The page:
#submitting #junk #data #period #tracking #apps #wont #protect #reprodu

But what about the data in aggregate? The simplest way to combine data from multiple users is to average them. For example, the most popular period tracking app, Flo, has an estimated 230 million users. Imagine three cases: a single user, the average of 230 million users, and the average of 230 million users plus 3.5 million users submitting junk data.

An individual’s data may be noisy, but the underlying trend is more obvious when averaged over many users, smoothing out the noise to make the trend more obvious. Junk data is just another type of noise. The difference between the clean and fouled data is noticeable, but the overall trend in the data is still obvious.

This simple example illustrates three problems. People who submit junk data are unlikely to affect predictions for any individual app user. It would take an extraordinary amount of work to shift the underlying signal across the whole population. And even if this occurred, poisoning the data risks making the app useless for those who need it.

Other approaches to protecting privacy

In response to people’s concerns about their period app data being used against them, some period apps made public statements about creating an anonymous mode, using end-to-end encryption, and following European privacy laws.

The security of any “anonymous mode” hinges on what it actually does. Flo’s statement says that the company will de-identify data by removing names, email addresses, and technical identifiers. Removing names and email addresses is a good start, but the company doesn’t define what they mean by technical identifiers.

With Texas paving the road to legally sue anyone aiding anyone else seeking an abortion, and 87% of people in the U.S. identifiable by minimal demographic information like ZIP code, gender, and date of birth, any demographic data or identifier has the potential to harm people seeking reproductive health care. There is a massive market for user data, primarily for targeted advertising, that makes it possible to learn a frightening amount about nearly anyone in the U.S.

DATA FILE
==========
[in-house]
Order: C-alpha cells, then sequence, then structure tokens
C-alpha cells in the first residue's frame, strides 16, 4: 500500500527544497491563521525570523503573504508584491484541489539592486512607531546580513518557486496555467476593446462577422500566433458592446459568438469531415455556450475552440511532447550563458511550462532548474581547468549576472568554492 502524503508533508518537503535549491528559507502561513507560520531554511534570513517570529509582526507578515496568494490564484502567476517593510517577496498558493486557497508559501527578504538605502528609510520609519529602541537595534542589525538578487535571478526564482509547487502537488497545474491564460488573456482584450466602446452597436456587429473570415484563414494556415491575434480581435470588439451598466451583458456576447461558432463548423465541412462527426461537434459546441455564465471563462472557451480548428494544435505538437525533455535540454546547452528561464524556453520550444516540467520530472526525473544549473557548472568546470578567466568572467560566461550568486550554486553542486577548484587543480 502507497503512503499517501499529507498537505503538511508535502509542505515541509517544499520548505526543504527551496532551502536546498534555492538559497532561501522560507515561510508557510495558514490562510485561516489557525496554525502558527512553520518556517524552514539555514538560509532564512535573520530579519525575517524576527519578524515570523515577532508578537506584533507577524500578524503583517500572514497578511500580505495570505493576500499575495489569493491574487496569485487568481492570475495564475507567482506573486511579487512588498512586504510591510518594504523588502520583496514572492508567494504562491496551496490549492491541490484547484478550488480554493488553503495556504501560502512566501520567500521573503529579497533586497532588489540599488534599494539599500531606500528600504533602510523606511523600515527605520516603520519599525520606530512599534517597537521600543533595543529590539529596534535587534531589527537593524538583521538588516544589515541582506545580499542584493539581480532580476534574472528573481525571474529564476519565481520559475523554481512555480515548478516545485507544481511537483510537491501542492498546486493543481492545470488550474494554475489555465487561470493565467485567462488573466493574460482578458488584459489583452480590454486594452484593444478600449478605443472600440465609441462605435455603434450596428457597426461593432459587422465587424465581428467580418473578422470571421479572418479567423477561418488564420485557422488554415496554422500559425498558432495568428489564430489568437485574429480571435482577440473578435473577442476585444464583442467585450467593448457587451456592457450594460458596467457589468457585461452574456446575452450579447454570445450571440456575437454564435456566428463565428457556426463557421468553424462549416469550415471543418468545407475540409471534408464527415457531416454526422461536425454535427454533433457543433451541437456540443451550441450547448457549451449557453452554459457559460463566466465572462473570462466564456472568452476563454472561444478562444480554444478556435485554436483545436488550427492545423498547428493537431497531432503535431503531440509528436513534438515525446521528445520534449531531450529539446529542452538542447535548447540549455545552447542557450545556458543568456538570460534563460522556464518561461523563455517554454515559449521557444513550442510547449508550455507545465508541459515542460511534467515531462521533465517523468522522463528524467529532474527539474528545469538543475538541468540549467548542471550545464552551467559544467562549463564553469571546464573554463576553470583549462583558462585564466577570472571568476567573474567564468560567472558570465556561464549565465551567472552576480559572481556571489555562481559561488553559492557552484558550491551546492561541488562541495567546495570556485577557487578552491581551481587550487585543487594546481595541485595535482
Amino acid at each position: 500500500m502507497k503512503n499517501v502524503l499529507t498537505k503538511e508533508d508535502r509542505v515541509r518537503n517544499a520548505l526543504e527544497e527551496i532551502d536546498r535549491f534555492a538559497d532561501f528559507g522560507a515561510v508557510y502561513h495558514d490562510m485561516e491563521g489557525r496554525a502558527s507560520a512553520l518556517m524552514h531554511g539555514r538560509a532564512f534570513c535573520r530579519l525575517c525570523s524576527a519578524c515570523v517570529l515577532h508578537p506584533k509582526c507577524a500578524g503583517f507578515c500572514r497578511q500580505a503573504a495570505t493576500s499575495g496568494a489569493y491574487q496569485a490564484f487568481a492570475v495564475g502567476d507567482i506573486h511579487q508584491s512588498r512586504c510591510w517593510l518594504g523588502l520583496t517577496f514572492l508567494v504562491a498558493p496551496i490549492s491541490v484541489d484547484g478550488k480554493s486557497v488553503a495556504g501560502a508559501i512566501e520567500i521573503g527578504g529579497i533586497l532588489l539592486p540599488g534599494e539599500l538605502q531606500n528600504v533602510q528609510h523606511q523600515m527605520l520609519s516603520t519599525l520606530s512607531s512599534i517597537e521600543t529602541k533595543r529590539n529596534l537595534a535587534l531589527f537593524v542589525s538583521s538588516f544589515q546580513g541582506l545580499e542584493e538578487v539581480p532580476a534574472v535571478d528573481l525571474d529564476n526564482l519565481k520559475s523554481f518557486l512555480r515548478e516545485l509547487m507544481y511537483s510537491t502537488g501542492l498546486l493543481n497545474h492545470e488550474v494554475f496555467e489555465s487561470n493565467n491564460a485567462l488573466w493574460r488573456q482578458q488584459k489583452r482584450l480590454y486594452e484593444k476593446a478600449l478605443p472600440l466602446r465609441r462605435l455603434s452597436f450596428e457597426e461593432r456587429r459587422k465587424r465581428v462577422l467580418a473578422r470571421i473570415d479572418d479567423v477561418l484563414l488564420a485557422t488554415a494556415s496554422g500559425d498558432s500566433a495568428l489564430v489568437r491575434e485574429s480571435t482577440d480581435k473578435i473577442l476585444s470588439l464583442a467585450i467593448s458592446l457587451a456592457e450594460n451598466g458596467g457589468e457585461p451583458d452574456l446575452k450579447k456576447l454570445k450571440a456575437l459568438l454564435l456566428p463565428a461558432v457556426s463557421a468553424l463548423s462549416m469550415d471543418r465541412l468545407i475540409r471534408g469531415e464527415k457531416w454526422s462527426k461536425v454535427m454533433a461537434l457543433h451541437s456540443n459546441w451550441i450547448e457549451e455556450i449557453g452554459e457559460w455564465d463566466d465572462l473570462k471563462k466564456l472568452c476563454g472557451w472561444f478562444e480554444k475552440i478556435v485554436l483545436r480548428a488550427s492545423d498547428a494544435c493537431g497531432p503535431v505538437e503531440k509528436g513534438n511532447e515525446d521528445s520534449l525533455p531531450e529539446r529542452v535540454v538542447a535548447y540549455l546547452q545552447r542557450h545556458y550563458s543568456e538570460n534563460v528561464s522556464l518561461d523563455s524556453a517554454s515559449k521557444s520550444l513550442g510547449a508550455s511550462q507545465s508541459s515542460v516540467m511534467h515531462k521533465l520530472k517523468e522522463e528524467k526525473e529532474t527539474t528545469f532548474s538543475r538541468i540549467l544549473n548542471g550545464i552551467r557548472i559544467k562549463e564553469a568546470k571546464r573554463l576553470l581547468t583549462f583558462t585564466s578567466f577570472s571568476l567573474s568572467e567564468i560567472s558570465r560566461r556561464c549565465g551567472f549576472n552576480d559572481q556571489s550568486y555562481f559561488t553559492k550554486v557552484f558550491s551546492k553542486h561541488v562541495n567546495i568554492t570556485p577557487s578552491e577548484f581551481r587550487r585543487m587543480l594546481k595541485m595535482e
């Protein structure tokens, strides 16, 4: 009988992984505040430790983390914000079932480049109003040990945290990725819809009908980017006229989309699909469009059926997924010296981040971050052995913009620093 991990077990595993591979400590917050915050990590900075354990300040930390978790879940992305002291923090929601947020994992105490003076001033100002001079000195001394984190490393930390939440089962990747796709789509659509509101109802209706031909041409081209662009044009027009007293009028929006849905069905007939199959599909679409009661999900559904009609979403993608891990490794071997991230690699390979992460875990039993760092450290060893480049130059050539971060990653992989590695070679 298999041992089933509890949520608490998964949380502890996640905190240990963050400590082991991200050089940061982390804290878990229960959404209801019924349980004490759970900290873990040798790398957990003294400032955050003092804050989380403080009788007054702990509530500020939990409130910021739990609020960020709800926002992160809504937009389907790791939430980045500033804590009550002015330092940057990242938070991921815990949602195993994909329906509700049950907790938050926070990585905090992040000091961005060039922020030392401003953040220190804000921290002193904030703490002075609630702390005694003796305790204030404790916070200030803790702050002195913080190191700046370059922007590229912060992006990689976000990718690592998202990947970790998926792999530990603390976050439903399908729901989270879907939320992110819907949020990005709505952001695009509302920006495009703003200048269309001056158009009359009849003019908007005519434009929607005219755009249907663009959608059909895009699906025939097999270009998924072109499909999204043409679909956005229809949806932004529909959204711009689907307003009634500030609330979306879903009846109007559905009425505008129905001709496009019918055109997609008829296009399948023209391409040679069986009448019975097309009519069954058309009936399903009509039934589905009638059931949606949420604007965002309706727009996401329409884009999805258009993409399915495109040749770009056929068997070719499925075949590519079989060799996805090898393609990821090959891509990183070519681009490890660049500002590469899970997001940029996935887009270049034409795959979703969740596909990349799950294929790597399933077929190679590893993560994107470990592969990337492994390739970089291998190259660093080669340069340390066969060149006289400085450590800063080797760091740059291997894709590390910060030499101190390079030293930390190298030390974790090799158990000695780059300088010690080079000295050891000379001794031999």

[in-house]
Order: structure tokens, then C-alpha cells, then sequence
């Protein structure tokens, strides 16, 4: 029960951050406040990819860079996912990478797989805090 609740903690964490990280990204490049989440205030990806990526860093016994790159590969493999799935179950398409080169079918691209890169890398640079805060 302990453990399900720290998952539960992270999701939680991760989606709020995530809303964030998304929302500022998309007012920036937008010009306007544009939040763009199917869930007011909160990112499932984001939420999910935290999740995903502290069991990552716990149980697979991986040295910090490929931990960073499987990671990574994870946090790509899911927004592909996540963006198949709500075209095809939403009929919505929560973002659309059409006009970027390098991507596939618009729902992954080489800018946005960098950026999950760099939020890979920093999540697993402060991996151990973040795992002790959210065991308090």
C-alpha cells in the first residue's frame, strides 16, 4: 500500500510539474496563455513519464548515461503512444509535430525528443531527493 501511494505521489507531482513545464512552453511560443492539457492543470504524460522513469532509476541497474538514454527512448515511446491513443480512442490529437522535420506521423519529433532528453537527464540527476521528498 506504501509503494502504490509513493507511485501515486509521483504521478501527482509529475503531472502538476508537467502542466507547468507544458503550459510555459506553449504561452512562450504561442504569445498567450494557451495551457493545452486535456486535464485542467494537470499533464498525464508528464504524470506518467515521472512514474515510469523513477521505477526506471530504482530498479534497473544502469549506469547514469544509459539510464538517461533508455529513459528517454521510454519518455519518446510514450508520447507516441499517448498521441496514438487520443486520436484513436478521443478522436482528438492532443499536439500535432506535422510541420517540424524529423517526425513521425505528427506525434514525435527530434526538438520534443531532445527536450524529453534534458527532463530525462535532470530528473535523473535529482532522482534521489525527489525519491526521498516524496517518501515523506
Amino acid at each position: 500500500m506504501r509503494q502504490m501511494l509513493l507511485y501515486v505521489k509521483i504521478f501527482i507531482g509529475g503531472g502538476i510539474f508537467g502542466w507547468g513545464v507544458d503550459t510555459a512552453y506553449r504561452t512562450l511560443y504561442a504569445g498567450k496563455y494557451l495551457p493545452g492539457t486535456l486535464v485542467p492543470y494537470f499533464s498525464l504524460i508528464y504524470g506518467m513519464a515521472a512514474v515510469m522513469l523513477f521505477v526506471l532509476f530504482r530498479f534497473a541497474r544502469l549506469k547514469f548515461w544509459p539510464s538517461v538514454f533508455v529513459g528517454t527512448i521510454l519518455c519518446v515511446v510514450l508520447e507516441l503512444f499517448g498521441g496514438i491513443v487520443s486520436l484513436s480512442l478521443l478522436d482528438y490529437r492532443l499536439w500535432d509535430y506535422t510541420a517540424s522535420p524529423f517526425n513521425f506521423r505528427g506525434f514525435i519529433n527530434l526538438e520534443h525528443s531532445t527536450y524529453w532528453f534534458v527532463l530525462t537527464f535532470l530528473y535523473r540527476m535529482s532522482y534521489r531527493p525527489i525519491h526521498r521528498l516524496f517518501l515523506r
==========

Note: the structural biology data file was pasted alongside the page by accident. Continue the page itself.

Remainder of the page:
While end-to-end encryption and the European General Data Protection Regulation (GDPR) can protect your data from legal inquiries, unfortunately, none of these solutions help with the digital footprints everyone leaves behind with everyday use of technology. Even users’ search histories can identify how far along they are in pregnancy.

What do we really need?

Instead of brainstorming ways to circumvent technology to decrease potential harm and legal trouble, we believe that people should advocate for digital privacy protections and restrictions of data usage and sharing. Companies should effectively communicate and receive feedback from people about how their data is being used, their risk level for exposure to potential harm, and the value of their data to the company.

People have been concerned about digital data collection in recent years. However, in a post-Roe world, more people can be placed at legal risk for doing standard health tracking.

Katie Siek is a professor and the chair of informatics at Indiana University. Alexander L. Hayes and Zaidat Ibrahim are Ph.D. student in health informatics at Indiana University.



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